Tag Archives: American Civil War

World Blog Hop – Redo

TheStoneofKings_500X750Alrighty then! Trying this again, despite the fact that the wind has died a bit from the sails. I was asked to participate in the World Blog Hop a few weeks ago, and between my computer eating my first draft and zombie porcupines destroying my guts, I was unable to get it done. But I got it now, so…

1) What are you working on?

Why would you assume I’m working on anything? Oh, yeah, I’m a writer. ūüėČ

At the moment, I’ve been working on the screenplay for The Stone of Kings. And while it would be a dream come true if it were made into a movie, that’s not really why I’m writing it. I studied screenplays briefly in high school, and I’d always wanted to write one. What I’m learning in the process is fabulous. Writing in this style is forcing me to think about my story visually. We writers tend to slip into telling the story instead of showing it. Screenplay writing is a fantastic way to remedy that tendency. I may just write the screenplay before I submit any of my following works and cross check to see how I can make the novel form better. ūüôā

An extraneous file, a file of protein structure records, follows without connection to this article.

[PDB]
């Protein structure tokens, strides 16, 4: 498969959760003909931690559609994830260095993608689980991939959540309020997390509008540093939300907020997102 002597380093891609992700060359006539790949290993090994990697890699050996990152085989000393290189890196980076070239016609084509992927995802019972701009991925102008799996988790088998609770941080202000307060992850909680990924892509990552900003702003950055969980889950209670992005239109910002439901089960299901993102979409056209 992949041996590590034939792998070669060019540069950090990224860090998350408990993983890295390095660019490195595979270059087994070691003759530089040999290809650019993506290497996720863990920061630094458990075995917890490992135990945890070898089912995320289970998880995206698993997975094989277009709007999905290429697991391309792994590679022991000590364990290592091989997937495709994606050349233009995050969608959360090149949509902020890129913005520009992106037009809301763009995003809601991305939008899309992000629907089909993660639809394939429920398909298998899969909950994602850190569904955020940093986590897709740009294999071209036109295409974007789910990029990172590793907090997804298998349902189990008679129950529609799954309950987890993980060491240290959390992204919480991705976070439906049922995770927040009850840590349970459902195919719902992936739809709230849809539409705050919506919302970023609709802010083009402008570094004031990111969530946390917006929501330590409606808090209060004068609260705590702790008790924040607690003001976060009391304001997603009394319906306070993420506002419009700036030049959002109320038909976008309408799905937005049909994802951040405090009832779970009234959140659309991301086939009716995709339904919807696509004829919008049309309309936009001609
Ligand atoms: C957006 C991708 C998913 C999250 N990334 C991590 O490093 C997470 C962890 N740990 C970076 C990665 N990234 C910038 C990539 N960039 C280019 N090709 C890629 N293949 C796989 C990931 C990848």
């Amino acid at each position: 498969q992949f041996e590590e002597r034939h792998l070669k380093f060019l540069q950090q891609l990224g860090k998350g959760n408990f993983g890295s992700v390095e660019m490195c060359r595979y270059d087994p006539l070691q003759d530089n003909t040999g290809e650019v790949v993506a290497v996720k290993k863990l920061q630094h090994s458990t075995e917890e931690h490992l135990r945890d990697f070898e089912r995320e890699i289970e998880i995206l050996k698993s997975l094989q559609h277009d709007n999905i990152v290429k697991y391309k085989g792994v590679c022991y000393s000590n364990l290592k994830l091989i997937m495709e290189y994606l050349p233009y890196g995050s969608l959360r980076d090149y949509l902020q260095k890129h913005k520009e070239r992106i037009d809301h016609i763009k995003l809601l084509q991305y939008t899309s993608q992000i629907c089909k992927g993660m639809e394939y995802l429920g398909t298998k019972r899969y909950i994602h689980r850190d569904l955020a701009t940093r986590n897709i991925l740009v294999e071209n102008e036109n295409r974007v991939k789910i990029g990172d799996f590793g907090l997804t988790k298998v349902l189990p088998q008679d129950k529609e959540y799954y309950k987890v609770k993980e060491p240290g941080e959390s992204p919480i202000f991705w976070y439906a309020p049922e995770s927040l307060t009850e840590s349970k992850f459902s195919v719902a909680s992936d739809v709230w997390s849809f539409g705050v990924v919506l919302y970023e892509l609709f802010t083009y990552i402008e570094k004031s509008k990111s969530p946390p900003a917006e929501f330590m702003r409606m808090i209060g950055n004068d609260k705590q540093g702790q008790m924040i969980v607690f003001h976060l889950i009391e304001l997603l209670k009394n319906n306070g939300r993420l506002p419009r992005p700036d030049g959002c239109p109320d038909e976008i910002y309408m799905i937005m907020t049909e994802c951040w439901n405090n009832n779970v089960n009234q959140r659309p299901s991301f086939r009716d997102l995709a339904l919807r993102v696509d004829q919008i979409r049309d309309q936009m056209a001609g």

A project that I have on pause right now is a mystery/suspense about the American Civil War. It’s about halfway finished and has been that way for almost a year. ūüėČ I’m stuck on the technicalities of a major plot point. Wrapping up and publishing The Stone of Kings has put it to the back burner.

2) How does your work differ from others in your genre?

My genre? Hee hee. That’s a funny question.

I don’t really have a set genre. Harp Lessons is a sweet romance, The Stone of Kings is a historical fiction/fantasy, my WIP is a mystery/suspense. After that I have two more ideas, one is a dystopia, the other is a historical thriller. But all of them share a general theme of investigation and getting “the whole story” before making a decision about a person or situation. It falls into my theme of finding ways of working together as people, instead of focusing on differences and using them to tear us apart.

Which leads me to…

3) Why do you write what you write?